Asian carp fight starts in Chicago
CBC News visited electric dam designed by U.S. Army Corps of Engineers to keep Asian carp at bay
Every dawn, commercial fishers boat onto the rivers and waterways surrounding Chicago. They're hoping to bring back the catch of the day - and only the catch of the day.
You may have 40 or 50 of them jump in the boat.- Ronald Brown, fisher
"You have got to keep your open and look around because sometimes you may have 40 or 50 of them jump in the boat," captain Ronald Brown said, talking about silver Asian carp.
The silver Asian carp is one of a two big fish with an equally big appetite. The fish threatens the food supply and spawning space of fish native to the Mississippi River water system - and potentially, the Great Lakes.
There isn't just one species of Asian carp.There are four:
- Black carp are legal in the U.S., but can't be intentionally released into waterways.
- Grass carp lives in mainly in slow moving rivers standing ponds and lakes. The grass carp was legally introduced into at least 35 US states.
- Silver carp grow to weigh as much as 27 kg or 60 lbs and jump from the river.
- Bighead carp are filter feeders and can grow to 45 kg (100 lbs), but typically weigh 18 kg (40 lbs).
The bighead carp is the one that most concerns the Illinois Department of Natural Resources, which is trying to stop the spread of the invasive species.
The bighead carp threatens the multi-billion-dollar fishing industry on both sides of the U.S.-Canada border - the Lake Erie fishery alone is worth $35 million.
Every week fishers near Chicago fish the Illinois River and catch them by the boatload. They're then used as fertilizer and food for people.
The U.S. Army Corps of Engineers contends an electric barrier in a canal 37 miles from Chicago is preventing the carp from getting through to the Great Lakes.
'Marvel of science'
Lt. Col. Kevin Lovell said the barrier is the largest of its kind.
"This is a marvel of science and technology," he said.
The generators have been running for approximately five years. Generators send electricity through the ground and into the water. When carp try to pass through the electric barrier, they get a mild shock. It doesn't kill them, but it's enough to turn them around.
"Because Asian carp have not moved past this facility, this electric barrier, and established a sustainable population shows its effectiveness," Lovell said.
Still, in February of this year, a report found Asian carp DNA had been found on the wrong side of the electric barrier.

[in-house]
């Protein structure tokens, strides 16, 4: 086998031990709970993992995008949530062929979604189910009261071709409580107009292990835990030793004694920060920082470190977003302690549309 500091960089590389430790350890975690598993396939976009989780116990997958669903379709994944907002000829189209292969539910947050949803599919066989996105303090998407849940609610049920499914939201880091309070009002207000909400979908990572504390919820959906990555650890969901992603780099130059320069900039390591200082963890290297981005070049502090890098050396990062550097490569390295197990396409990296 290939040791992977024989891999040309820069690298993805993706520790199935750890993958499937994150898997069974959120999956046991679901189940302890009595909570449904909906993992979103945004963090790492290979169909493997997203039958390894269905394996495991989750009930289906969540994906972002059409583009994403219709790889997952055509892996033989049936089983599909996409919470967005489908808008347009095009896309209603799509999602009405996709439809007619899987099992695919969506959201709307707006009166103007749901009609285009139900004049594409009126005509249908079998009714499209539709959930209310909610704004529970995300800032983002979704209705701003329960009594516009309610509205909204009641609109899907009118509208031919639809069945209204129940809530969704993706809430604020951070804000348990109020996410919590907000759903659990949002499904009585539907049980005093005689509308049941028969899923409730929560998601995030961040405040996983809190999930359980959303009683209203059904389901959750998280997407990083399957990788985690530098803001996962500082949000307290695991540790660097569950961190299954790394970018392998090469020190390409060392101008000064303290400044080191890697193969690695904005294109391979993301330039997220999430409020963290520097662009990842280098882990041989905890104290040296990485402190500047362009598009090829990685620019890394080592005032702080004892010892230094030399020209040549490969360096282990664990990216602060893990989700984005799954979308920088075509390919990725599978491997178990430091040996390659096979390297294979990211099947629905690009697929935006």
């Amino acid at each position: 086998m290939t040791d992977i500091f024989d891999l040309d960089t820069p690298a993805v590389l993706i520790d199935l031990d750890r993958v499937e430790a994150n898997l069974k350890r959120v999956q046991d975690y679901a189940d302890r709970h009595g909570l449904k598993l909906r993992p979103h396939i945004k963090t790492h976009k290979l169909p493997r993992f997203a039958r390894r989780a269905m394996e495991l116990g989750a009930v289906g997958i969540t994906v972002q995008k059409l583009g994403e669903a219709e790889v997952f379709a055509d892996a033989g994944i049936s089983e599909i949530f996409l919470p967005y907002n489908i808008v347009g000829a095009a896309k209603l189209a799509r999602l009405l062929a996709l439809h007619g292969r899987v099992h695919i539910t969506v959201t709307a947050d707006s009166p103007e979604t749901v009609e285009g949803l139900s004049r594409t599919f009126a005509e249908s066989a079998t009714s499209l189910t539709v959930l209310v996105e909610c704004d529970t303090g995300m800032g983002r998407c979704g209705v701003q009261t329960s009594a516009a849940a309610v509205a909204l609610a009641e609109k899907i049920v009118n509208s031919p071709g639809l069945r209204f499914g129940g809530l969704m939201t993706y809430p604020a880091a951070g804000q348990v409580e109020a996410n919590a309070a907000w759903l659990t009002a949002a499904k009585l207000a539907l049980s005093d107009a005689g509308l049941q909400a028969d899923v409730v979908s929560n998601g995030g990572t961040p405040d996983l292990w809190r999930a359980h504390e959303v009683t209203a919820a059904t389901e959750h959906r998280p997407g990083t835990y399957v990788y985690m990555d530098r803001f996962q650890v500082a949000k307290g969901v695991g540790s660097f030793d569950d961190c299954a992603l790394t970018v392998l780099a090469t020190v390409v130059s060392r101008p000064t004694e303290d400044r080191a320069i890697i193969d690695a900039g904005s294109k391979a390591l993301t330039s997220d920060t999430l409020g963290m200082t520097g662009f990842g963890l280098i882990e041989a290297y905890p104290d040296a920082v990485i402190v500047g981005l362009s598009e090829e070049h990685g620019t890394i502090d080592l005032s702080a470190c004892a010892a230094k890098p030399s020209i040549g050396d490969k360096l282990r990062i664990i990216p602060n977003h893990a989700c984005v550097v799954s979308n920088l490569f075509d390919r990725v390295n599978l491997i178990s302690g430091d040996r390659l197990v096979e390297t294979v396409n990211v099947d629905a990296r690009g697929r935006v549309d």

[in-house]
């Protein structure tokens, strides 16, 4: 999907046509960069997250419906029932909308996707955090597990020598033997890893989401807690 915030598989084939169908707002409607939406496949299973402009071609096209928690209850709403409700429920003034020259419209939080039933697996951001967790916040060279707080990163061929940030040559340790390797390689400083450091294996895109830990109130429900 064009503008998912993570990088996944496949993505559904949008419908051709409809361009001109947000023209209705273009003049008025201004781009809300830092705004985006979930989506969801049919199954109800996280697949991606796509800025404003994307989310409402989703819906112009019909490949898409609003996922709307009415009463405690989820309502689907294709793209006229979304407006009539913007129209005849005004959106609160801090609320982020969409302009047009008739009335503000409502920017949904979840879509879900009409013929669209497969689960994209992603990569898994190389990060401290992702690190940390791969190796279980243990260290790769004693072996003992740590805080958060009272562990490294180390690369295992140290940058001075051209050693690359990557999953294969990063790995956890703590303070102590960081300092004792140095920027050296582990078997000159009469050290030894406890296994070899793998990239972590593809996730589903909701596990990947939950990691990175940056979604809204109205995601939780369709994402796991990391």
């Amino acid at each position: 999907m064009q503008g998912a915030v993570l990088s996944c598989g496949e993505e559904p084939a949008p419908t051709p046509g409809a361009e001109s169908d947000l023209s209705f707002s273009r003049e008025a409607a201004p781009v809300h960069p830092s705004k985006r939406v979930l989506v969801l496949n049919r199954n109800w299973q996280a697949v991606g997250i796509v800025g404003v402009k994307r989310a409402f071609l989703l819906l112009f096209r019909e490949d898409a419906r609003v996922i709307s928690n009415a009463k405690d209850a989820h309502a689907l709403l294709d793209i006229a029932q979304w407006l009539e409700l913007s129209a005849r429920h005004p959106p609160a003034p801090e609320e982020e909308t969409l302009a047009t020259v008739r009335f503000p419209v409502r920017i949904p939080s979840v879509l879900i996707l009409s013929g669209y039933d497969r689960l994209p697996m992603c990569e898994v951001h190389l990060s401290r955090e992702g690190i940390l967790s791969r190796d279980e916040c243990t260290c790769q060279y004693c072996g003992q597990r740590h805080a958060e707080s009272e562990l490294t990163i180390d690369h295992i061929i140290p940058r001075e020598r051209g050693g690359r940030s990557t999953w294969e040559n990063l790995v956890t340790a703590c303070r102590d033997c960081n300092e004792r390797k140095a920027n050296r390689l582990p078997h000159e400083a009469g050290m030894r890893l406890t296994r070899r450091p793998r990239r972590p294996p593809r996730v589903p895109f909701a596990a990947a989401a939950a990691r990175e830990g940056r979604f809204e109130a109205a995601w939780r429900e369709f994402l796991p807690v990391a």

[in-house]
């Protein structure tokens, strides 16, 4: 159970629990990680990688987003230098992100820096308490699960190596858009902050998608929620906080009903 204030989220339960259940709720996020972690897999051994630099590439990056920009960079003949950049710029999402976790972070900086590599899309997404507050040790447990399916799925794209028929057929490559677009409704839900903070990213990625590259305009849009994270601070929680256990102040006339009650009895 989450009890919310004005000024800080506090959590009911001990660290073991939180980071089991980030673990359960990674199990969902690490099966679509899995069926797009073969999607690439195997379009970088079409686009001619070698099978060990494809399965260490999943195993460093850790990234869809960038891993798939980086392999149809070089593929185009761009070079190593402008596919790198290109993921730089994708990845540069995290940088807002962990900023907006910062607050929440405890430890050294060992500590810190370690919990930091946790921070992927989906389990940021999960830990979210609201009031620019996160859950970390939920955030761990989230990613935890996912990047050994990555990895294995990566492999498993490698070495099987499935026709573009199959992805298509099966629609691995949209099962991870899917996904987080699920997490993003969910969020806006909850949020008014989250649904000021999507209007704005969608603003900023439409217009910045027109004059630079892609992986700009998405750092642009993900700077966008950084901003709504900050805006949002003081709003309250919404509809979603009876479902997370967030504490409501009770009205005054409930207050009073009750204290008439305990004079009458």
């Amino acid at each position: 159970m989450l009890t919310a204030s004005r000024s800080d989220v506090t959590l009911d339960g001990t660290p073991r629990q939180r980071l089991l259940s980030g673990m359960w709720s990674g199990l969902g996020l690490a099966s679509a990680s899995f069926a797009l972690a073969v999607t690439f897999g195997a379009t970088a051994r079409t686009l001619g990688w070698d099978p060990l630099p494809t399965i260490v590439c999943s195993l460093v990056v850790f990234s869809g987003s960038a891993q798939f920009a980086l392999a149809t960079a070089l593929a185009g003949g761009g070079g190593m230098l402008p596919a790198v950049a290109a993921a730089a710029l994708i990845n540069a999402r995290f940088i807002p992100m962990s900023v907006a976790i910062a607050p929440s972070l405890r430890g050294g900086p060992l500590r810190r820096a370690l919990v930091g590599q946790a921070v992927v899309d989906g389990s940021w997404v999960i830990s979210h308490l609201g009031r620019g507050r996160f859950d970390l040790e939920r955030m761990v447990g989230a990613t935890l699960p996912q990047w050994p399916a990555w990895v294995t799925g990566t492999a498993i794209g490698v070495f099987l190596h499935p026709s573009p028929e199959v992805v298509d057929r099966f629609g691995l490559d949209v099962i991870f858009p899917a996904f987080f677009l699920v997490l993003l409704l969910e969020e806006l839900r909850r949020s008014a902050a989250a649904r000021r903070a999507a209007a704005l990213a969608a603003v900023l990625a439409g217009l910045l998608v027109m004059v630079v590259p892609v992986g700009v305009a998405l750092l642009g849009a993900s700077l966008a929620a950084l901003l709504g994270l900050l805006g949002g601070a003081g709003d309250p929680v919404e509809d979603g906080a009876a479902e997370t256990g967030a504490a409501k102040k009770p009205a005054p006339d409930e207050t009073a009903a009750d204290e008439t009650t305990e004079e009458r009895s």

Several U.S. federal agencies, including the U.S. Army Corps of Engineers, said the genetic material could have been transported by bird feces, fish sampling gear, barges and storm sewers.
In Canada, Ontario's Invading Species Awareness Program is working on ways to develop an Asian carp response plan, so boaters and fishers know what steps to take if they do spot an Asian carp.
No sightings in Ontario
So far, there have been no reported bighead or silver carp sightings in Ontario waters.
However, a grass carp was found in the Grand River south of Hamilton near Lake Erie earlier this year.
When Asian carp were first introduced to U.S. waterways in the 1970s, it was thought they would control algae growth and parasites in aqua farms.
What is eDNA?
According to the Center for Aquatic Conservation at the University of Notre Dame, plants and animals shed cellular material in their surrounding environment, and this material can be collected and analyzed. Traces of DNA extracted from environmental samples are used to determine if a target species have been in the vicinity using species specific molecular markers.
Today, governments on both sides of the border have pledged millions of dollars to ensure they don't make it into the Great Lakes.
Lindsay Chadderton, the Aquatic Invasive Species Director for the Nature Conservancy's Great Lakes Project, said governments must act now.
He spends time on the Illinois River now using environmental DNA, the earliest possible way to detect whether carp may be in the water.
if Asian carp were present, they would leave DNA evidence in urine, feces and scales shed in the lake.
"While [carp] are vulnerable to management versus waiting until we've got fish jumping out of the water, at which point you're always going to be on the back foot and it's going to be very difficult to do anything successfully, Chadderton said.
Ontario's Ministry of Natural Resources has a similar eDNA program. It started in 2011. As of July 2013, the ministry had not found any evidence of Asian carp being in any of the fisheries it sampled.